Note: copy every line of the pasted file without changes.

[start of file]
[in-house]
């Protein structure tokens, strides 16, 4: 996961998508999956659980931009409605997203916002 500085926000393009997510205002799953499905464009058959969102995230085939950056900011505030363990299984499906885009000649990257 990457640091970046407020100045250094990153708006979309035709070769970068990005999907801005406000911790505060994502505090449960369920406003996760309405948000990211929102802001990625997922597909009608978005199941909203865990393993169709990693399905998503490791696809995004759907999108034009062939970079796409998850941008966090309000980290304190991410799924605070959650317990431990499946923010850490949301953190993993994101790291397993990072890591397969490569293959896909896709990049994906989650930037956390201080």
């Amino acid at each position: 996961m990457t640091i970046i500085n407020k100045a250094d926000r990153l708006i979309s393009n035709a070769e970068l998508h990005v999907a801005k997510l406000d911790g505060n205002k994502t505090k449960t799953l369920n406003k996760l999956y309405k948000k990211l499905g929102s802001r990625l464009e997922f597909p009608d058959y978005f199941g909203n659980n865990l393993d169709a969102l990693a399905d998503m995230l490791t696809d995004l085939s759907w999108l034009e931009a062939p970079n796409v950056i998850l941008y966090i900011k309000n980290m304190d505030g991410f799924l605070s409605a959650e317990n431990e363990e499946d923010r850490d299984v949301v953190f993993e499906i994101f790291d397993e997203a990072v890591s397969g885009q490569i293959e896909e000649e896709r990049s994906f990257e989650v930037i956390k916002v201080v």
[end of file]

[in-house]
């Protein structure tokens, strides 16, 4: 996961998508999956659980931009409605997203916002 500085926000393009997510205002799953499905464009058959969102995230085939950056900011505030363990299984499906885009000649990257 990457640091970046407020100045250094990153708006979309035709070769970068990005999907801005406000911790505060994502505090449960369920406003996760309405948000990211929102802001990625997922597909009608978005199941909203865990393993169709990693399905998503490791696809995004759907999108034009062939970079796409998850941008966090309000980290304190991410799924605070959650317990431990499946923010850490949301953190993993994101790291397993990072890591397969490569293959896909896709990049994906989650930037956390201080």
């Amino acid at each position: 996961m990457t640091i970046i500085n407020k100045a250094d926000r990153l708006i979309s393009n035709a070769e970068l998508h990005v999907a801005k997510l406000d911790g505060n205002k994502t505090k449960t799953l369920n406003k996760l999956y309405k948000k990211l499905g929102s802001r990625l464009e997922f597909p009608d058959y978005f199941g909203n659980n865990l393993d169709a969102l990693a399905d998503m995230l490791t696809d995004l085939s759907w999108l034009e931009a062939p970079n796409v950056i998850l941008y966090i900011k309000n980290m304190d505030g991410f799924l605070s409605a959650e317990n431990e363990e499946d923010r850490d299984v949301v953190f993993e499906i994101f790291d397993e997203a990072v890591s397969g885009q490569i293959e896909e000649e896709r990049s994906f990257e989650v930037i956390k916002v201080v």